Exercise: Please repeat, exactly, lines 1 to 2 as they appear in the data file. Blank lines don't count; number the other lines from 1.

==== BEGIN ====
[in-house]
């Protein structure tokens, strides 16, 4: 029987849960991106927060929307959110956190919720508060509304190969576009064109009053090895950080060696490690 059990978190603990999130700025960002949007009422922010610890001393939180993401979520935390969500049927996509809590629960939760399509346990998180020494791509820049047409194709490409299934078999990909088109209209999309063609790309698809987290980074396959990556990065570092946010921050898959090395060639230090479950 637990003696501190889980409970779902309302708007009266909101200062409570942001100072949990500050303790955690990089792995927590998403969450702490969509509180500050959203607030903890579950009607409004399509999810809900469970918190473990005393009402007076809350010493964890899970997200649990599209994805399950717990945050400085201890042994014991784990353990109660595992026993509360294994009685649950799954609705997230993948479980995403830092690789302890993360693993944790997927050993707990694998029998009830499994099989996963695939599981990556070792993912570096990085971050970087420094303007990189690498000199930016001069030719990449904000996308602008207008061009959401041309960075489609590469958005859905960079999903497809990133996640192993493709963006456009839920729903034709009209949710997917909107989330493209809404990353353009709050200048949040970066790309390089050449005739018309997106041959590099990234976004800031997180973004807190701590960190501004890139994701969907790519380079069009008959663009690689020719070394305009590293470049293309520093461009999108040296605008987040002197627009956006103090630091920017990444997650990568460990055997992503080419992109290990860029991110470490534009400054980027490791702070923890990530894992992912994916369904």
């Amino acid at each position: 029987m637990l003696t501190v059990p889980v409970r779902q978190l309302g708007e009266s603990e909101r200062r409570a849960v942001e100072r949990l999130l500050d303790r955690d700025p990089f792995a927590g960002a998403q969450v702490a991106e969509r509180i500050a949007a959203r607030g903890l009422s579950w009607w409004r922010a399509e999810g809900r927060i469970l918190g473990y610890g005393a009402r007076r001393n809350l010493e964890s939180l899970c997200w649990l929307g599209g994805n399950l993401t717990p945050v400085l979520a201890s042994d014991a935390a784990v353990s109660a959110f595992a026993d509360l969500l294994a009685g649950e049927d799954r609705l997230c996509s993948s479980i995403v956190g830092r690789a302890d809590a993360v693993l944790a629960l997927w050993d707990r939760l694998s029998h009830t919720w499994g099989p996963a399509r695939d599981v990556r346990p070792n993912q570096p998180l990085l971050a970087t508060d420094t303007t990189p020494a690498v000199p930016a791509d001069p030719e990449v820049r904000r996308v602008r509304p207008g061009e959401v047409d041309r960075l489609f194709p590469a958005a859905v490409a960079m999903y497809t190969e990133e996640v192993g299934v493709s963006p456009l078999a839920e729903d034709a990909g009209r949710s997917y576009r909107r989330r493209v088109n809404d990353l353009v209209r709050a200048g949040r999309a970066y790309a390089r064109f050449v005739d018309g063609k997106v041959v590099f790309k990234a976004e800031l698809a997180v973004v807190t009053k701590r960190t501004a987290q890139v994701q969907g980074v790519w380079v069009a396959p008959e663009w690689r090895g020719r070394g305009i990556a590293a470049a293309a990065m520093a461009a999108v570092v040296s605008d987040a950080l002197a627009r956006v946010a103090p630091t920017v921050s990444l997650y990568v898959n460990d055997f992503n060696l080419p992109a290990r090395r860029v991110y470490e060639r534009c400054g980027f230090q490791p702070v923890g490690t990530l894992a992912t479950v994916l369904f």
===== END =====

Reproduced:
[in-house]
């Protein structure tokens, strides 16, 4: 029987849960991106927060929307959110956190919720508060509304190969576009064109009053090895950080060696490690 059990978190603990999130700025960002949007009422922010610890001393939180993401979520935390969500049927996509809590629960939760399509346990998180020494791509820049047409194709490409299934078999990909088109209209999309063609790309698809987290980074396959990556990065570092946010921050898959090395060639230090479950 637990003696501190889980409970779902309302708007009266909101200062409570942001100072949990500050303790955690990089792995927590998403969450702490969509509180500050959203607030903890579950009607409004399509999810809900469970918190473990005393009402007076809350010493964890899970997200649990599209994805399950717990945050400085201890042994014991784990353990109660595992026993509360294994009685649950799954609705997230993948479980995403830092690789302890993360693993944790997927050993707990694998029998009830499994099989996963695939599981990556070792993912570096990085971050970087420094303007990189690498000199930016001069030719990449904000996308602008207008061009959401041309960075489609590469958005859905960079999903497809990133996640192993493709963006456009839920729903034709009209949710997917909107989330493209809404990353353009709050200048949040970066790309390089050449005739018309997106041959590099990234976004800031997180973004807190701590960190501004890139994701969907790519380079069009008959663009690689020719070394305009590293470049293309520093461009999108040296605008987040002197627009956006103090630091920017990444997650990568460990055997992503080419992109290990860029991110470490534009400054980027490791702070923890990530894992992912994916369904």